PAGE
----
A cup of tea with the Immigration Officer
Trip Start Dec 26, 2003
94Trip End Mar 28, 2005
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Where I stayed
Passu Peak Inn
I thought I would miss China, the generally excellent food (with the notable exception of the Muslim areas), the geographical & racial diversity of the areas I had been in and the great pleasure of finding someone's excrement waiting for me in the toilet as no Chinese male seems to have understood the concept of flushing the khazi after themselves. Oh well, as Jim Steinman wrote and Meat Loaf sang, "Don't be sad, 'cause two outta three ain't bad." Probably wasn't what he was thinking about at the time, though.
My last memory of China will be the man at the army shop, just after the customs, who smiled, shook my hand and then charged me three times the going rate for a bottle of water
The trip continued south through more amazing mountain scenery before the two solemn Chinese army men opened the gates and let us out of China.....
The bus contained only men: A Chinese driver, me and everyone else a Pakistani man. We were accompanied on the ride from the customs/immigration to the actual border by a pair of Chinese army guards. They should have seen how happy the Pakistani men were to be home. As for me, I felt the same excited feeling I get whenever I enter any new country. The one I recall I felt as my plane touched the ground at Kunming airport.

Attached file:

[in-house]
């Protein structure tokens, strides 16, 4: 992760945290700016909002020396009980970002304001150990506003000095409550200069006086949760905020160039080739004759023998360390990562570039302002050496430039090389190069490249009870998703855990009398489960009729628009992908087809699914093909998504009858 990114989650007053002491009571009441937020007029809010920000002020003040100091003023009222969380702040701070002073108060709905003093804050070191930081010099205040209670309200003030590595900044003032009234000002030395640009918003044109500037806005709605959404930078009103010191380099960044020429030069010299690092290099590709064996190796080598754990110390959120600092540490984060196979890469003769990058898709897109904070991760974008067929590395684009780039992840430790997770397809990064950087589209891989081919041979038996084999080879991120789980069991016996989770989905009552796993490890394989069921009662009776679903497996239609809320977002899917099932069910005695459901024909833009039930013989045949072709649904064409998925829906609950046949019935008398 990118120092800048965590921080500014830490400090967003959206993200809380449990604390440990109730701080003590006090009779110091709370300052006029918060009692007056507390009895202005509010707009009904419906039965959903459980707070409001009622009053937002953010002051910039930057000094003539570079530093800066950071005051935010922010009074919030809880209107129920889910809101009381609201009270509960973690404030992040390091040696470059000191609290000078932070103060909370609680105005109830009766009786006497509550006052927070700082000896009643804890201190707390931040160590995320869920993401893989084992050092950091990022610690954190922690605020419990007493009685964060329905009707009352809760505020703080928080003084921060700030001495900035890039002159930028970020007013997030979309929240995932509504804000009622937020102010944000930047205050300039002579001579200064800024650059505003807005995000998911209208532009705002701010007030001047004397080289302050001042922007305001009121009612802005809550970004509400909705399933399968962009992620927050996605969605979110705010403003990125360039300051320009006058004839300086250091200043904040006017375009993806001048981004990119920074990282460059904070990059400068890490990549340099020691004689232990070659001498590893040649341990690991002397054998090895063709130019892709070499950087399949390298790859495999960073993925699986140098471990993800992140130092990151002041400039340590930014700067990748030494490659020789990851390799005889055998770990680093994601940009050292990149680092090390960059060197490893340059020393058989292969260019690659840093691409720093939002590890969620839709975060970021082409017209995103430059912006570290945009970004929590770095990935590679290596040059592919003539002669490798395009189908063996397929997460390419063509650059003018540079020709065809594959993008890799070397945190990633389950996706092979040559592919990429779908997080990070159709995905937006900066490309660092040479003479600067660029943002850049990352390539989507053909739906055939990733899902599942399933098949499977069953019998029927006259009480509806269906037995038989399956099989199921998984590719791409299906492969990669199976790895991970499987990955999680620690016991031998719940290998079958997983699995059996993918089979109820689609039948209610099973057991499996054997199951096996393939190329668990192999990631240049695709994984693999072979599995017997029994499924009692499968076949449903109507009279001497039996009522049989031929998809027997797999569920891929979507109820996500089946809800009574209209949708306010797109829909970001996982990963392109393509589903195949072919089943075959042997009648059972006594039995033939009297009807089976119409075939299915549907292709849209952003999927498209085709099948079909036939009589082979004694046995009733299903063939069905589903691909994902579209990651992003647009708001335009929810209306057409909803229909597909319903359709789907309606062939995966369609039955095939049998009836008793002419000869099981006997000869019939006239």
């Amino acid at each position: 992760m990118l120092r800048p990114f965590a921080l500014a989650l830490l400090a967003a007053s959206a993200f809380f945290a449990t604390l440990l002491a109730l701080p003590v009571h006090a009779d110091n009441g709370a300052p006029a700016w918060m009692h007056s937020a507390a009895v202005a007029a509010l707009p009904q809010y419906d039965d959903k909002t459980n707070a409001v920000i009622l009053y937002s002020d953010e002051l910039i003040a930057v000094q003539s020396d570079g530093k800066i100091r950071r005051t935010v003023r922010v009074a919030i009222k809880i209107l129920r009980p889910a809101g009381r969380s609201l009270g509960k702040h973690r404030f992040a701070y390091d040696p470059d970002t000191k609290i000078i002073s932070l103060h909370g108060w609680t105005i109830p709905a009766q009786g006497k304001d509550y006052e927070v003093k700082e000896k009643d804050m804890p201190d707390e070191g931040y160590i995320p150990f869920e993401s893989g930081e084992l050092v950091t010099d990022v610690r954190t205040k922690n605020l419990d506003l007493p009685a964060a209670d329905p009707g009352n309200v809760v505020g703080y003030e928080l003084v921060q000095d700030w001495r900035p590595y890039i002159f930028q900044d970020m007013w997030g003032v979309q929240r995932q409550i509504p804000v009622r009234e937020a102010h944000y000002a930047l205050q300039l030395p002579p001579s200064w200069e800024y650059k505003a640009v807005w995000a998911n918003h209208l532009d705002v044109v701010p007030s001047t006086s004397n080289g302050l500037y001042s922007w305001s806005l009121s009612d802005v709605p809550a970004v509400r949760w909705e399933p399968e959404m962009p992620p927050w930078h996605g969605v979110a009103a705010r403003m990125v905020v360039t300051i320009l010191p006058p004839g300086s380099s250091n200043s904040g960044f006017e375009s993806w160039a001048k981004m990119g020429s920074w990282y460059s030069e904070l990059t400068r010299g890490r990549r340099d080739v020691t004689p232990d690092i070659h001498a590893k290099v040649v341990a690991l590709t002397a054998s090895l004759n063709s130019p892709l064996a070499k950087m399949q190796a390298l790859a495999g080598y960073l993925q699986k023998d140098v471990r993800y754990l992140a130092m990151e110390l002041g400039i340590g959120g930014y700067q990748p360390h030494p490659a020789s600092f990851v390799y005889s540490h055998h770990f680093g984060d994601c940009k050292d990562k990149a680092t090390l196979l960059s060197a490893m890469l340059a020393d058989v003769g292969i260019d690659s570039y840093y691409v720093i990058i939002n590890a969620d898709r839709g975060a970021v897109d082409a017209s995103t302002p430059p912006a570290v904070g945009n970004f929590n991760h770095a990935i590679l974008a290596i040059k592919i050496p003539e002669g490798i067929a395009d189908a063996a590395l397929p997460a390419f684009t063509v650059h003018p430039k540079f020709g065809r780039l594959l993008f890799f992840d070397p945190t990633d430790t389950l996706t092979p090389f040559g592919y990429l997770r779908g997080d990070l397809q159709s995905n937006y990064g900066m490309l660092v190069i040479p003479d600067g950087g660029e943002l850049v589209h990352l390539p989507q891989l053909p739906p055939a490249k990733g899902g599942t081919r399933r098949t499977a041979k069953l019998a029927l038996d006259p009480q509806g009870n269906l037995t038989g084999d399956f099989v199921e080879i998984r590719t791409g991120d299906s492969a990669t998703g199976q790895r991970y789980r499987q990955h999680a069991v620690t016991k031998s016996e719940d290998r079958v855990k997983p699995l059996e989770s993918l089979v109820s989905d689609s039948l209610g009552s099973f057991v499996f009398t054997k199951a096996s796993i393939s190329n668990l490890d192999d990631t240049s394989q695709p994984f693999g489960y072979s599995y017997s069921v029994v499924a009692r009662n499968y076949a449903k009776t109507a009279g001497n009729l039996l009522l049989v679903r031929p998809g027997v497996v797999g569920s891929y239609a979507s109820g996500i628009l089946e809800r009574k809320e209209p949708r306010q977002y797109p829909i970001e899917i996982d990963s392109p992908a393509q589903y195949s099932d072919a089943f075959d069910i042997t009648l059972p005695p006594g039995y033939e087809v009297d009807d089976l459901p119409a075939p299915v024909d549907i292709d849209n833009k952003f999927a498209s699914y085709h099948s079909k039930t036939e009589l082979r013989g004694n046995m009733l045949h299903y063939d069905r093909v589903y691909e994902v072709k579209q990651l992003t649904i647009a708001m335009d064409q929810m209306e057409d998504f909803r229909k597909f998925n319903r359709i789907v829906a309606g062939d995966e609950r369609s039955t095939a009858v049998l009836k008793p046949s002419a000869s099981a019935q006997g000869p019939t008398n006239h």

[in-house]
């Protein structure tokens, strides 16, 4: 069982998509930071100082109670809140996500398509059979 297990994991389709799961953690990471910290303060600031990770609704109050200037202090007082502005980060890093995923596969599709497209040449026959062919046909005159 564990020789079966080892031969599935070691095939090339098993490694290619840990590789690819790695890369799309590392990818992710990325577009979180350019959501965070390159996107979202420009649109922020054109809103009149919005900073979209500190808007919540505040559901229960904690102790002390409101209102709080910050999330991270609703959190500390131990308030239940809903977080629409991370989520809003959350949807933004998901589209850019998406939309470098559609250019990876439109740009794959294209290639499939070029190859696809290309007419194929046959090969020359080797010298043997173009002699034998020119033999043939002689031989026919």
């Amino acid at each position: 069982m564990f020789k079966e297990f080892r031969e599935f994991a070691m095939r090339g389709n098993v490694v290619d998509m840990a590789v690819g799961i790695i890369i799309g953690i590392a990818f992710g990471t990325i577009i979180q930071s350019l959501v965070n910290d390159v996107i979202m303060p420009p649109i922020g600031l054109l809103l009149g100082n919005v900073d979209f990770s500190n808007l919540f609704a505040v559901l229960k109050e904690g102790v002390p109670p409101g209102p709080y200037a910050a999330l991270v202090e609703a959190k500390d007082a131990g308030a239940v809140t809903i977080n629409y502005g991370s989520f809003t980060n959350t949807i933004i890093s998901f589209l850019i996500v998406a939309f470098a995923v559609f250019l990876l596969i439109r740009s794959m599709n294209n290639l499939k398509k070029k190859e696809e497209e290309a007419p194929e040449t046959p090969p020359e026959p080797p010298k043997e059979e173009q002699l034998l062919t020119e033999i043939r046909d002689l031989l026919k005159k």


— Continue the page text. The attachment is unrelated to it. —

The whole atmosphere change as we entered Pakistan. On the China side, a pair of solemn army boys, on the Pakistan side, the army waved everybody a warm welcome home. The geography remained brown and harsh, sharp, vertical rock faces with big dollops of snow, somehow managing not to fall off the peaks.
We arrived at Pakistani Immigration at Sost and handed our passports in and filled in a health questionnaire, aimed at keeping Sars out of Pakistan, the basic question on the form was "Are you Chinese?" If so, we are going to take you into a little room......
Our passports were meant to be taken down to the customs area where the bus dropped us off. In contrast to the x ray machines as we left China, there was no customs to speak of at Sost. We waited for them for about half an hour before I was told to walk back up to Immigration to collect my passport.
I walked to the door of the small Immigration office, "Hello, I am here to collect my passport," I said.
"Where is your passport, sir?" replied the Immigration Officer.
Panic set it, "I gave it to you!" I replied, above averagely concerned. The Immigration Officer then burst into fits of laughter like he had just cracked the funniest joke in world history, reached into his cardigan pocket and asked, "Is this the kind of thing you are looking for?" handing me back my passport and nearly expiring from laughter fits.
"Sit down. Let's have a cup of tea." So we did. Proper tea. Black tea with milk in it. Perhaps a little sugary for my taste, but proper, nonetheless.
Pretty much everybody that I have met in Pakistan with some education seems to speak English. I took a room at the Passu Peak Inn in Passu, run by the very amiable ex-Army man, Akber. Some Chinese tourists arrived, otherwise I was the only guest at this quiet inn in this quiet town. These people I can tolerate in their own country, but now that I had arrived in jolly pleasant, English speaking Pakistan, I no longer have to live with their odd, usually noisy, habits.
"Crazy people," Akber said of them, "They don't even understand English!" he said, as though not speaking English was the basic requirement of being civilized. Quite, I thought.
Welcome to Pakistan. I certainly felt it.